January 21, 2008

Red Bull: A little extra kick

Adam sent me these emails during college finals week:

so I’ve been at the library for the last 7 and a half
hours and 6 hours yesterday and I’ll probably be here
until my test tomorrow and I need a break from
studying, so I’m sending you this email


hey, I’m a little hyper, I’ve had a coffee and a few
energy drinks, I’m still studying, going strong,
tomorrow will be a loooong day,
love adam

I opened these at nine in the morning and coughed up a heartbeat when I saw that Adam had sent the first message at 11:22 PM – and the second at 3:44 AM.

It was one of those watershed moments in the adventure we call parenting: My kid, who probably hadn’t eaten a real meal in days, was pulling an all-nighter in the campus library and would, one hour from the time I sat reading these “hey mom” emails, take a crucial macroeconomics final using a body and brain that had, assuming he'd gotten up yesterday at the not-unusual-for-college-students time of two in the afternoon, been up for some 20 straight hours.

And there was nothing I could do about it. This was his life, his deal, his way of making his way through his first tough semester, and all I could do was sit at the kitchen table, toss a “Please God” heavenward, shoot Adam a “Good luck!” email, and hope for the best.

I found myself putting some portion of my faith that this would all work out in those “few energy drinks” he’d been using to sustain himself. I guessed Red Bull, the jolt of choice among young people around here, indeed around the world.

The acid taurine is allegedly what gives the energy drink made by the Austrian company Red Bull GmbH its kick.

But not all the world’s Red Bull gets its kick from taurine. Beware the Bull that gets its kick from vodka.

A few summers ago we were in Zurich airport with two hours and a handful of Swiss francs to burn before our flight home. Adam wanted “some snacks” for the plane, so I gave him a pile of coins, and off he went to a nearby news and sundries shop.

He came back with a Toblerone bar the size of a baseball bat and a bag of vials filled with red liquid.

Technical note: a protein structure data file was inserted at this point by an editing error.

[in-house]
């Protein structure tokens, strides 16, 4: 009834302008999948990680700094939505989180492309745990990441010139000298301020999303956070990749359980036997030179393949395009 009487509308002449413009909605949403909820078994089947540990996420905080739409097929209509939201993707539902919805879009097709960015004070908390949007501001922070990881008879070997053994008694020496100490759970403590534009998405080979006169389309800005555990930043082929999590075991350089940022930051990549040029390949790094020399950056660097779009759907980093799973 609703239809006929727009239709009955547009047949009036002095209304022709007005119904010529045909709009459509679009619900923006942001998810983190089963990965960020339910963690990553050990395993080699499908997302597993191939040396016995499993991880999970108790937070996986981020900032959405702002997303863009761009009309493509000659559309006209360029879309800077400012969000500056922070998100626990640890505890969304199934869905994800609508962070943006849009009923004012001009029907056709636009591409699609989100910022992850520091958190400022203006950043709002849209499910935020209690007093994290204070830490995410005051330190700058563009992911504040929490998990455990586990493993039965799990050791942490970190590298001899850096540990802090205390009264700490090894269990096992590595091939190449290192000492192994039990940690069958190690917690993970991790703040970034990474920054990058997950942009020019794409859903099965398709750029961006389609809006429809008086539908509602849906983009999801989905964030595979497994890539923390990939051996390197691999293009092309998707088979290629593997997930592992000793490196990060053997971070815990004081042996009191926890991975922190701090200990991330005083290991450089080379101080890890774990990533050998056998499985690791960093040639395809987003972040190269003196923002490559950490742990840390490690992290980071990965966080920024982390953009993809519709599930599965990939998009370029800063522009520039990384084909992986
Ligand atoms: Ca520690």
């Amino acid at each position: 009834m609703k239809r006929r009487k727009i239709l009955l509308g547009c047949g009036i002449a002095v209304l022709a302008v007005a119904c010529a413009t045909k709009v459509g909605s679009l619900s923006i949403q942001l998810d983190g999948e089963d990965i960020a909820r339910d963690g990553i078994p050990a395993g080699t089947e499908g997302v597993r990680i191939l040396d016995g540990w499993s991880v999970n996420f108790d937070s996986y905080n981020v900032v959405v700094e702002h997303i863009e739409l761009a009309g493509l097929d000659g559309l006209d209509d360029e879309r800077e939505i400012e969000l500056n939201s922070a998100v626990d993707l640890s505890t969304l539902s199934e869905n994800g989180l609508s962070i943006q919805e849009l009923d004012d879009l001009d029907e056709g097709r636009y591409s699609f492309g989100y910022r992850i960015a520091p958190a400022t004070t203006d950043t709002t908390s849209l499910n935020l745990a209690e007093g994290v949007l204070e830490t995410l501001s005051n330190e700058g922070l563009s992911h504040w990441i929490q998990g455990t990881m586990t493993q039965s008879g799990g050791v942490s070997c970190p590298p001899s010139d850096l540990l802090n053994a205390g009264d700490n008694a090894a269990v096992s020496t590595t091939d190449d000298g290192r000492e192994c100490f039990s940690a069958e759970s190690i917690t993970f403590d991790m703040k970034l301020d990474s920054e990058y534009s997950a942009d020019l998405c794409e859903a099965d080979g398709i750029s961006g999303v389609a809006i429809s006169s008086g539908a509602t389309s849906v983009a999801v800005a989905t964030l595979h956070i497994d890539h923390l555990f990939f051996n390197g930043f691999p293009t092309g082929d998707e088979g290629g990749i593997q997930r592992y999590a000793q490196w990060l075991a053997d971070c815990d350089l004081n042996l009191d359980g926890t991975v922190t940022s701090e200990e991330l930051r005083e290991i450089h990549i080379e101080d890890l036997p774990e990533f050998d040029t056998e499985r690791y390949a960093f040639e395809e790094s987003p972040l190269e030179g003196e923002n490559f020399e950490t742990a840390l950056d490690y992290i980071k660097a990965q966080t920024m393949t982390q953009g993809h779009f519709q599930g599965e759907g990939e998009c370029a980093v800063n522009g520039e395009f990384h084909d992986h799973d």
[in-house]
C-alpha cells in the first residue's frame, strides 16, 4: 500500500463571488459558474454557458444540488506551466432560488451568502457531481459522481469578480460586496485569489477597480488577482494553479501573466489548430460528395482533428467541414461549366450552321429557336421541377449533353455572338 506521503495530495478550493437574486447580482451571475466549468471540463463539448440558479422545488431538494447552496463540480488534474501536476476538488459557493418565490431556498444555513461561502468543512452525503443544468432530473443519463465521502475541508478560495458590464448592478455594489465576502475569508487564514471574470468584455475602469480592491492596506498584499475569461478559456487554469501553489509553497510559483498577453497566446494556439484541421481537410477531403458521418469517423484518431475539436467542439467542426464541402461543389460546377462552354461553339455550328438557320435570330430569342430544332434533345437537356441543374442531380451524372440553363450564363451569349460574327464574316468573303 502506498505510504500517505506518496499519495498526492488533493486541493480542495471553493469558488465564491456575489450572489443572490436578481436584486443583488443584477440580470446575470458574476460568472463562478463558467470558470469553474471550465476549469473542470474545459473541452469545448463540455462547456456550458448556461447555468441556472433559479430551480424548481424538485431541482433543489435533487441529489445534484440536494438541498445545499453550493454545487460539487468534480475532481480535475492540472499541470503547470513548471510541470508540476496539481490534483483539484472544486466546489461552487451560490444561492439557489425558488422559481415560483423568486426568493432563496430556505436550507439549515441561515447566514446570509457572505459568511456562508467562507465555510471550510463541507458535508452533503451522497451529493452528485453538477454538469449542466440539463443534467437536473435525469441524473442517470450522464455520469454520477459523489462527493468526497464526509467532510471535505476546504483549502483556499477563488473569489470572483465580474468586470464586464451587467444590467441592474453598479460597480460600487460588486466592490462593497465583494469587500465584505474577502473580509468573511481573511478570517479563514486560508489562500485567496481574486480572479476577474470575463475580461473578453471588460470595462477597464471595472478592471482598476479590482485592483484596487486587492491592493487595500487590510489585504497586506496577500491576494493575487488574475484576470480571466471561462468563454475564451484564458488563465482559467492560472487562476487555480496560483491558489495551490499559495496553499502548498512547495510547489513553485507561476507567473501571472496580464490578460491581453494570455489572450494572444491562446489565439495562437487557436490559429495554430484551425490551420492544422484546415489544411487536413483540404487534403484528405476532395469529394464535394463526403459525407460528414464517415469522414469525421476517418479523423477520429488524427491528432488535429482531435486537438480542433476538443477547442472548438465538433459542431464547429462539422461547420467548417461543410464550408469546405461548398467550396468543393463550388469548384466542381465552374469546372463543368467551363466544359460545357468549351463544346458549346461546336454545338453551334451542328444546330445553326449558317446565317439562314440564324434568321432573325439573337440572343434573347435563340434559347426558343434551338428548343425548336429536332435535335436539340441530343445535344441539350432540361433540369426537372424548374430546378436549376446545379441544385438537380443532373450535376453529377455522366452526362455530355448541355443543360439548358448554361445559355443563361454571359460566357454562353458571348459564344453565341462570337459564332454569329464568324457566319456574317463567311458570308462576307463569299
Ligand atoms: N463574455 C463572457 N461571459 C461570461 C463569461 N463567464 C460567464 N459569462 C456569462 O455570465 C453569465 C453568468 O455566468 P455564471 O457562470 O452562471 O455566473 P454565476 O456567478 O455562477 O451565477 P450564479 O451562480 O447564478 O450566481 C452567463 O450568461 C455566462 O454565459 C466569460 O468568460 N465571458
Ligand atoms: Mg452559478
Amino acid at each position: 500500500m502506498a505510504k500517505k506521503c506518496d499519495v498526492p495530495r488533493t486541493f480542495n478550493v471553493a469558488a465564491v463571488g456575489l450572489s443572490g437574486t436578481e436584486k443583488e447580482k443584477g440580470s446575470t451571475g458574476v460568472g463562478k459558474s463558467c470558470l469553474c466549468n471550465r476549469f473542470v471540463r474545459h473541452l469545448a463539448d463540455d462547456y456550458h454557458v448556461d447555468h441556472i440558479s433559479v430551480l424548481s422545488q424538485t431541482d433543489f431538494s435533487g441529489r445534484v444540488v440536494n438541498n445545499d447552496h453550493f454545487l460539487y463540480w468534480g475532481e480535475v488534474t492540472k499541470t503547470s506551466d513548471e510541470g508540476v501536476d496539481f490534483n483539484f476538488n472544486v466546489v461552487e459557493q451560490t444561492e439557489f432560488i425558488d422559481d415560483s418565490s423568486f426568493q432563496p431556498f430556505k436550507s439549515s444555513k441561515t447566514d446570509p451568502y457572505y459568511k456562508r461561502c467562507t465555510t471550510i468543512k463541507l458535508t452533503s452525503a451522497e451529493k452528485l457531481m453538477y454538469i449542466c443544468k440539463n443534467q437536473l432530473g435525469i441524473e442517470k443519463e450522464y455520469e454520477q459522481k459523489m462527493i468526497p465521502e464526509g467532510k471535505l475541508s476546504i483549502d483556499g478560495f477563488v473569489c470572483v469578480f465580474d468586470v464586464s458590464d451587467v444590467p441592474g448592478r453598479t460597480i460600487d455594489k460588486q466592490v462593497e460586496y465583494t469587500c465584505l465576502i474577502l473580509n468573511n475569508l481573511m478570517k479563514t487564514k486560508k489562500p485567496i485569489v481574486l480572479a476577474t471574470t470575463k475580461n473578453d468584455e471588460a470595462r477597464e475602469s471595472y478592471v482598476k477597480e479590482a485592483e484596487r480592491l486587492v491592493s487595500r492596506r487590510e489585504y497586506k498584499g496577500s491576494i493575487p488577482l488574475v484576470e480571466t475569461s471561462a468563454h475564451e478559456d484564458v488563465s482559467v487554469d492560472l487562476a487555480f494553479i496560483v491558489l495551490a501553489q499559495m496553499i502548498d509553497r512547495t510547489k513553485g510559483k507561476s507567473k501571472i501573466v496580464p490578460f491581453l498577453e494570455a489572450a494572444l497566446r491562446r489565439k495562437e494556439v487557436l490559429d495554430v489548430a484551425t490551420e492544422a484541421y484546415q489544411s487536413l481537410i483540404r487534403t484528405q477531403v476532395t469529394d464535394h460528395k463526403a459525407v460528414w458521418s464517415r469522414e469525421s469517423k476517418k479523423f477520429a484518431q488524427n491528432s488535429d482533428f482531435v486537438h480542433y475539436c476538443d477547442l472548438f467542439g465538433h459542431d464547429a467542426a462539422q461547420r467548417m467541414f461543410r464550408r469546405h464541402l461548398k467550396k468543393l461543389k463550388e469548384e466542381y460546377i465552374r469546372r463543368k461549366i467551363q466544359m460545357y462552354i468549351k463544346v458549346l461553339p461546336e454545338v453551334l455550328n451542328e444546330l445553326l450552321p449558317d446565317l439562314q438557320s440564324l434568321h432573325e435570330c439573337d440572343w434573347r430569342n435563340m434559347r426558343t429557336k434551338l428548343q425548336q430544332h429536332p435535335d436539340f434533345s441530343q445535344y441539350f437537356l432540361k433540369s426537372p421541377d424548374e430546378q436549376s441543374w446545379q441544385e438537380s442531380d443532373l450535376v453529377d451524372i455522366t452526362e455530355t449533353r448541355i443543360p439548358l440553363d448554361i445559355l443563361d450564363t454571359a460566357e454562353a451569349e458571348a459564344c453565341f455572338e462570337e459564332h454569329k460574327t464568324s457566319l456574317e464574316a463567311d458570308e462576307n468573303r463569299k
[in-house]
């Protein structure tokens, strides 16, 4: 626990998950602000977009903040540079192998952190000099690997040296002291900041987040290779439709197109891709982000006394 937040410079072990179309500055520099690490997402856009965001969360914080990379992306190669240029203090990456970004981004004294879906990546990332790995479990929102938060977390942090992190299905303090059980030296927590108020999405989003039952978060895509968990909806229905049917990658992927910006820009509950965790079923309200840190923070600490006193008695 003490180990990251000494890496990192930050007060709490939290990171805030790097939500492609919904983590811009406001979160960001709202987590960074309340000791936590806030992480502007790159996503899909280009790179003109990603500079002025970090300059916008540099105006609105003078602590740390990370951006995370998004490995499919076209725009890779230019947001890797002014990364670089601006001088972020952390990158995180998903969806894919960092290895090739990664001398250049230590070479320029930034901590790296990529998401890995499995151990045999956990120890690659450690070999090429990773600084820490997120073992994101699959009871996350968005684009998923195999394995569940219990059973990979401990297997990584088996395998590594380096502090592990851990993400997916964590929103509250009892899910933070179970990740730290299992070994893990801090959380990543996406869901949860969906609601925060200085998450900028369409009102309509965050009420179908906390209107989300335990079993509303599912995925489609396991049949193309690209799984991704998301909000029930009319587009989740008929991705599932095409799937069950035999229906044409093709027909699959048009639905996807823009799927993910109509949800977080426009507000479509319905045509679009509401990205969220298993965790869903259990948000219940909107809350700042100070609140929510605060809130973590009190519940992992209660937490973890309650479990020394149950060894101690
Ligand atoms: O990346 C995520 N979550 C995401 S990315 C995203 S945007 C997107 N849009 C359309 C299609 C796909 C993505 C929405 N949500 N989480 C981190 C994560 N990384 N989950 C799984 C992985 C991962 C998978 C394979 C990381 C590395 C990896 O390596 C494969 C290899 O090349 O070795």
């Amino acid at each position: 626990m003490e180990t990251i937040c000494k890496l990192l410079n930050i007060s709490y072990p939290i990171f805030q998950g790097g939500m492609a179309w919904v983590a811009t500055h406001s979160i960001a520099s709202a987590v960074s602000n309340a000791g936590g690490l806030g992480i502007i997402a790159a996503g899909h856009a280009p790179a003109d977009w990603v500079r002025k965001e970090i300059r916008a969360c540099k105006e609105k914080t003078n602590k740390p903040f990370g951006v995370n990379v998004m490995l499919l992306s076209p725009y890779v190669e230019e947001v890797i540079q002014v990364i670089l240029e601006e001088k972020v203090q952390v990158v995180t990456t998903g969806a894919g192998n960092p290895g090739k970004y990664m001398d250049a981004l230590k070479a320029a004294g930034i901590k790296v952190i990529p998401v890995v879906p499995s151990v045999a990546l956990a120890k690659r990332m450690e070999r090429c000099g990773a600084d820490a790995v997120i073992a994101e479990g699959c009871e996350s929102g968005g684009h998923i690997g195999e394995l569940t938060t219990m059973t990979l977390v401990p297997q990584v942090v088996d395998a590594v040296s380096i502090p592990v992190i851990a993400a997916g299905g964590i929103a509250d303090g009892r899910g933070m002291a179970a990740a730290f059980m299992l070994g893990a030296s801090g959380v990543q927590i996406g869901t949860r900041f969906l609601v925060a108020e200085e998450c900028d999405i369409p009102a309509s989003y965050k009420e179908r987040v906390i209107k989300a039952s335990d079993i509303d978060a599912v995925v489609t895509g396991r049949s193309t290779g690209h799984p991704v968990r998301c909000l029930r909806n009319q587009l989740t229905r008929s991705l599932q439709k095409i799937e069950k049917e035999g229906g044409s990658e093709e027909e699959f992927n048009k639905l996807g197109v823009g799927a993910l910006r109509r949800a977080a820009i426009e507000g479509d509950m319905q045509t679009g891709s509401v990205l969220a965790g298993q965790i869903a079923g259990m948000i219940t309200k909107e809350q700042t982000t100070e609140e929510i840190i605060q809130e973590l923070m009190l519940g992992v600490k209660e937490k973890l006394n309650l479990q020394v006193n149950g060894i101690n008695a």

“What’s that?” I asked.

“It’s Red Bull.”

“Oh. The containers are cute. They look like test tubes.”

Dana took one of the vials, looked at it, then turned to Adam and said, “How come you get to drink alcohol?”

The Red Bull Adam innocently bought in the airport newstand was not the Red Bull he knew and loved. This bull in the vials was made by Lateltin, a Swiss liquor company.

In most of Europe the drinking age is 16 for beer and wine and 18 for spirits. In Switzerland, the beer-wine drinking age is 14.

Adam, who was over 14 but definitely and unmistakably under 18, had walked out of that airport shop with a sackful of 20-milliliter tubes of Red Bull “Kick80 Vodka Aperitif.” Alcohol content? 80 per cent. I found a photo on the Lateltin website of a retail display box for Kick80, and it carries these words: “Don’t drink pure. For MixDrinks (sic) only!”

I get the willies when I think what might have happened had Dana not inspected her brother’s purchase.

Picture it: We’re barreling through inner space in a sealed aircraft cabin at 40,000 feet in close quarters with 300 strangers from assorted lands. The lights are low. People are sleeping, chilling with their music or watching a movie. And the teenager in 26B has just finished a snack of two pounds of Toblerone and a couple of Red Bulls...

Now, add turbulence...

(In case you're wondering: success on the macro final, dean's list for the semester. Must've been the Red Bull.)